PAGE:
Architect Michael Upwall and his wife Tammy transform an abandoned Marmalade home into an urban retreat.
By Natalie Taylor, Photos by Scot Zimmerman
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Architect Michael Upwall has worked his magic designing some of Utah’s most distinctive homes from Salt Lake to Park City, but it may be the 131 year-old Capitol Hill-area abode that he recently remodeled with his wife Tammy that best demonstrates his creative wizardry. Located next door to the couple’s 1905 Victorian home nestled in the Marmalade District, the once decrepit haunted house now serves as the couple’s urban retreat.

One of the first dwellings to be built in the historic neighborhood, this abandoned home was originally constructed in 1883 by LDS prophet John Taylor for his wife Sarah, and was a simple two-story rectangular structure, positioned lengthwise to the street. In 1906, an addition extended the original footprint to the back adding a kitchen and bedroom. When the Upwalls moved into their Victorian home next door in 2008, the run-down structure had been vacant for almost 20 years.

“I was in love with the old house,” Tammy says. Soon after moving into their home, they discovered the vacant property next door was scheduled for auction. Michael attended the auction with no intention of bidding. But when he overheard potential buyers discussing plans to tear down what was left of the structure and put up apartments, he made an offer, won the bid and gave the old house to Tammy for her birthday.

“Although it was the best birthday present ever, we were initially unsure what to do with it,” says Tammy, owner of Got Beauty shop and salon in Sugar House. “We needed a garage, not more living space,” Michael explains. After considering many possibilities, they decided to design a space dedicated to creativity. “My wife is an amazing photographer and does the promotional imagery for her store and website, and I really needed a private studio for my work,” says Michael. “Now, when inspiration strikes at odd hours, I am only a few steps away from my drawing table.”

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The airy second floor serves as Mike’s drawing studio, awash in natural light that accentuates the rift and quarter-sawn white oak floors.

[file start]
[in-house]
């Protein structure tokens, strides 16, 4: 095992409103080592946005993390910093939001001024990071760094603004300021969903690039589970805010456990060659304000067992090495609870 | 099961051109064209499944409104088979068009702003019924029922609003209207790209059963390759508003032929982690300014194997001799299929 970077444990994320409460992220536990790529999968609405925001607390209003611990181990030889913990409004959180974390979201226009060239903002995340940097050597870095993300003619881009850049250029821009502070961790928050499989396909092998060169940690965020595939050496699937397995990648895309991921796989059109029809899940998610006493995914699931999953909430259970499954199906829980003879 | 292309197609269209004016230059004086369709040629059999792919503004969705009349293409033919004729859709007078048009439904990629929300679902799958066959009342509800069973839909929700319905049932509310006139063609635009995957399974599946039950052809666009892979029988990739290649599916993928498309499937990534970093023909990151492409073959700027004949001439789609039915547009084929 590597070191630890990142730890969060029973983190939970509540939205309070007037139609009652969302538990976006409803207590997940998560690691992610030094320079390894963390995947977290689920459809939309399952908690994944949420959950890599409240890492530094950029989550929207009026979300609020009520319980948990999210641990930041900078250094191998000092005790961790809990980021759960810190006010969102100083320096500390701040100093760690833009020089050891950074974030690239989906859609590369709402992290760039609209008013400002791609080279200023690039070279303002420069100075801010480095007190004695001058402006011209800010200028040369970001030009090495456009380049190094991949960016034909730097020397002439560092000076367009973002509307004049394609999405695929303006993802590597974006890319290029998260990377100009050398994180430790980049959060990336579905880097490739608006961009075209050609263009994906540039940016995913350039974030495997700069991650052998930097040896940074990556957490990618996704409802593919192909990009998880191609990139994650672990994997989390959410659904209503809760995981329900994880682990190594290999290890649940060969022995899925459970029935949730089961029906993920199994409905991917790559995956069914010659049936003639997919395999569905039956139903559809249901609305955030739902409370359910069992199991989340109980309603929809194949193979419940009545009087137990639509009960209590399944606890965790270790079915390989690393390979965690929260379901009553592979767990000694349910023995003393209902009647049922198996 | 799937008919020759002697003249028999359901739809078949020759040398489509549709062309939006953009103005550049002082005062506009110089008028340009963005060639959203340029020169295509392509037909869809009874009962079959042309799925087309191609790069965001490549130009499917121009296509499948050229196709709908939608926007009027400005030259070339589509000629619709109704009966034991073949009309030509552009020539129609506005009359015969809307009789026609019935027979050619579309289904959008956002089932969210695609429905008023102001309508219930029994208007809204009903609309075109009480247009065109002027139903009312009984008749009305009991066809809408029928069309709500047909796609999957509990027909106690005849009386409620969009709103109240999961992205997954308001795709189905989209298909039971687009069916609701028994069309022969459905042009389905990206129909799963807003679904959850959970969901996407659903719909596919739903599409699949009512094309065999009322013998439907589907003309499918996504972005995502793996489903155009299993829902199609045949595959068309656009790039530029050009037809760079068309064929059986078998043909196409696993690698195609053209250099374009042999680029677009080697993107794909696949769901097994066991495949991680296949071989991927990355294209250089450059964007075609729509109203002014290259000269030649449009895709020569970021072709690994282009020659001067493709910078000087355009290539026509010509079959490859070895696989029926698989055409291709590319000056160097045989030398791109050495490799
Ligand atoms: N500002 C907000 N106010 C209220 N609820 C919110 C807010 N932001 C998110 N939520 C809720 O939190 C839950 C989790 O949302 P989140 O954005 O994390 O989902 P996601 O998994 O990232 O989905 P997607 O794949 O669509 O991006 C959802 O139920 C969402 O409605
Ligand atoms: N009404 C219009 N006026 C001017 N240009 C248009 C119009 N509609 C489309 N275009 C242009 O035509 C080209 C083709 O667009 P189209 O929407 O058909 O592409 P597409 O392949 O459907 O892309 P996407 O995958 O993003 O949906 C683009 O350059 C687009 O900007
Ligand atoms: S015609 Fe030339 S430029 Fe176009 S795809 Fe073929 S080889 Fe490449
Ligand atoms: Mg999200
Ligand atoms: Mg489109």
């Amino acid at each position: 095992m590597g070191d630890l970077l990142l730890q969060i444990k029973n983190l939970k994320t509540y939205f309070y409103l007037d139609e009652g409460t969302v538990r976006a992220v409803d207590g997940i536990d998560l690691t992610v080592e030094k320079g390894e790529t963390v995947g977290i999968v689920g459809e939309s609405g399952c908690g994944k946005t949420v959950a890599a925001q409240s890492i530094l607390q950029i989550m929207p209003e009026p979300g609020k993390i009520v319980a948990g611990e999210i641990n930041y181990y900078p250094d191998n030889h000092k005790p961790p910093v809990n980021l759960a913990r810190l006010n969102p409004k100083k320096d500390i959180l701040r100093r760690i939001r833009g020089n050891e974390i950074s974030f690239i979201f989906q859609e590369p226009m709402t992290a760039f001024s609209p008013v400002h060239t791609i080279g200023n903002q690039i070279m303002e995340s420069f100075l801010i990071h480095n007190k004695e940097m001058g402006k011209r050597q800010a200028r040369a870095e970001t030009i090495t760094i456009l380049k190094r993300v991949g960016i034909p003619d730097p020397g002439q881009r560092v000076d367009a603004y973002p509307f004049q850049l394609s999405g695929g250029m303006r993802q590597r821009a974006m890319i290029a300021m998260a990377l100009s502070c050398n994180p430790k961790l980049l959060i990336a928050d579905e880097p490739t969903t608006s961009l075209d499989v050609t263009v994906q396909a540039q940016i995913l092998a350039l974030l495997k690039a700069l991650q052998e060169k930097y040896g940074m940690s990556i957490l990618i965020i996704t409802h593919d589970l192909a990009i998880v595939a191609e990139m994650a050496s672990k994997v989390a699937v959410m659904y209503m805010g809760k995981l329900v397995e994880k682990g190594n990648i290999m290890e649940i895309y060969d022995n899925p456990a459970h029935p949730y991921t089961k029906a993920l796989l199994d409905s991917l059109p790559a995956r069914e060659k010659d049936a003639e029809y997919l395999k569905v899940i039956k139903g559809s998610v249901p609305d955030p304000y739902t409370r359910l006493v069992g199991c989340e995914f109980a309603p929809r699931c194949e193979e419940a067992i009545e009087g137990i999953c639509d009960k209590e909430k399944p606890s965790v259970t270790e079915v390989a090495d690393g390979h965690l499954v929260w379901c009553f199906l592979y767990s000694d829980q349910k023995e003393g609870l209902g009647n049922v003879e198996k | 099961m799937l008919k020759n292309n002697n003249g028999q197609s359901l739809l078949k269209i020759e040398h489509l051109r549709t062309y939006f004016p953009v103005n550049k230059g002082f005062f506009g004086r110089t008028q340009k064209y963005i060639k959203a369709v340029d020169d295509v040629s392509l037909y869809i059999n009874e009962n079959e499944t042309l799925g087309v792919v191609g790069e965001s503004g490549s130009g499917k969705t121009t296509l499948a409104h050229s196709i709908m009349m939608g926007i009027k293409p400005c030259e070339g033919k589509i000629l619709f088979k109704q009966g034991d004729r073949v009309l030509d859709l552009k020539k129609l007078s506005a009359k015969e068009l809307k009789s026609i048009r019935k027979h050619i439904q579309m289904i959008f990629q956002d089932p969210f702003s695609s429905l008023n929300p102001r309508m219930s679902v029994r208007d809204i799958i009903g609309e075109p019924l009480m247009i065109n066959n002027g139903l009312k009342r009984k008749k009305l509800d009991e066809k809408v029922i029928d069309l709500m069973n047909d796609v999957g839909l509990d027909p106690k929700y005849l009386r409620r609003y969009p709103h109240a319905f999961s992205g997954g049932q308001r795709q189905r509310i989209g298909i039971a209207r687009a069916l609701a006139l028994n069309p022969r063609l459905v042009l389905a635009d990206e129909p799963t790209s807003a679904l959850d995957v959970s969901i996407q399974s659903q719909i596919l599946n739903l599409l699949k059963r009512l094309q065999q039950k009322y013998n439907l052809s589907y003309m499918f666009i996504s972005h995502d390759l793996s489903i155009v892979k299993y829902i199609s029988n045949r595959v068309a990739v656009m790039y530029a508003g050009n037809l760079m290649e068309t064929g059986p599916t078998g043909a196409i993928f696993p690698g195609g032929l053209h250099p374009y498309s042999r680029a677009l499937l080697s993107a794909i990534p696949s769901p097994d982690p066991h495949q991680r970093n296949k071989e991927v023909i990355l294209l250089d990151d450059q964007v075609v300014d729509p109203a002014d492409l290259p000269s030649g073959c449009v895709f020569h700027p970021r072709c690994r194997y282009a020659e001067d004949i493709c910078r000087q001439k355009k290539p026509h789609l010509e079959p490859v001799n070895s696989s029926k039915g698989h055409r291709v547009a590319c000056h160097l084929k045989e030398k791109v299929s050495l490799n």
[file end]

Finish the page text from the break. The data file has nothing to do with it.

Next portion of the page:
Over the course of 18 months, the house went through a major transformation. The internal space was entirely gutted and the addition, which was structurally unsound, was removed and replaced by a smartly finished garage, complete with a stamped tin ceiling and broad, glass doors. Michael created an easement, which allowed for a driveway between the two homes and access to the garage.

“I wanted to preserve the street-front integrity of the original pioneer home,” he says. The garage is separated from the historic structure by a glass stair tower. This obvious change in materials from brick to glass is recessed in from the outside corner, helping to maintain the distinct geometry of the structure.

Extraordinary staircases are among the celebrated architectural elements that differentiate Michael’s award-winning designs. “I believe stairways are the perfect opportunity to create sculpture within a home,” he says. His studio reflects this idea. Inside the glass stair tower, solid white oak treads cantilever off a central steel I-beam spine and appear to float in front of a floor-to-ceiling window wall. This stairway leads to Michael’s upper-level studio and provides access to the rooftop deck and garden above the garage.

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Bricks carefully salvaged from the old addition now adorn the two-car garage inside and out. The corners of the garage extend upward to brick planter boxes housing four Japanese maple trees that help shade the rooftop deck. A raised vegetable garden completes the deck’s urban landscape.

The couple worked with several landscape companies to source and import mature trees from Oregon. Michael, who jokes that he has a healthy but expensive addiction to trees, didn’t want to wait for young trees to grow, so he had two 50-foot high Lebanese cedar trees transported on semi trucks and strategically installed to create privacy while concealing an existing power pole and transformer.

A series of 30-foot high Hornbeam poplars border the southern edge of the yard, aligning the two-story brick rear wall of the Salt Lake Acting Company. A large tiered fountain fosters a European courtyard look and feel.

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The swim-jet pool is designed to match the curve of an existing path and narrows to increase perspective. Iridescent inlaid glass tiles shimmer in the sun. Whimsical spiral trees wrap around the pool area while visually screening it from the Upwall’s primary home.

The Upwalls connected the backyards of their Victorian home and remodeled oasis to form one large private retreat. “We removed the old cedar fence that used to separate the two homes and then repurposed it as exterior siding,” says Michael. Then they added a luxe  swim-jet pool. “The iridescent tiles look like a mermaid’s fin. They shimmer and change color with the sun,” Tammy says. Swimmers rinse off in an outdoor shower before and after they take the plunge.

The couple furnished the new pad with some favorite vintage and old family pieces. “We’re surrounded by the things we love—photographs, books, pencils, art and music,” Michael says. “The only downside is that we rarely vacation nowadays.” Instead, they stay home and enjoy the urban oasis they created.

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